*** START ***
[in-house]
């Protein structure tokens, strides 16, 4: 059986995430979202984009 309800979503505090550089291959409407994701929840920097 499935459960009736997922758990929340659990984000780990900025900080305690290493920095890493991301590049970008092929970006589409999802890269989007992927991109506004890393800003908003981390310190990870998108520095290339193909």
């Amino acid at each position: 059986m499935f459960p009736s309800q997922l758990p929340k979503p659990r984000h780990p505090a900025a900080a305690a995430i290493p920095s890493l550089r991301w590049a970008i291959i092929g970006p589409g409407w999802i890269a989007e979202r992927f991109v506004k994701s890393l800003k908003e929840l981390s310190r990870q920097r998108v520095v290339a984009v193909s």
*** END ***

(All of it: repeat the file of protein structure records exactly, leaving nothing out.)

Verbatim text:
[in-house]
């Protein structure tokens, strides 16, 4: 059986995430979202984009 309800979503505090550089291959409407994701929840920097 499935459960009736997922758990929340659990984000780990900025900080305690290493920095890493991301590049970008092929970006589409999802890269989007992927991109506004890393800003908003981390310190990870998108520095290339193909």
């Amino acid at each position: 059986m499935f459960p009736s309800q997922l758990p929340k979503p659990r984000h780990p505090a900025a900080a305690a995430i290493p920095s890493l550089r991301w590049a970008i291959i092929g970006p589409g409407w999802i890269a989007e979202r992927f991109v506004k994701s890393l800003k908003e929840l981390s310190r990870q920097r998108v520095v290339a984009v193909s």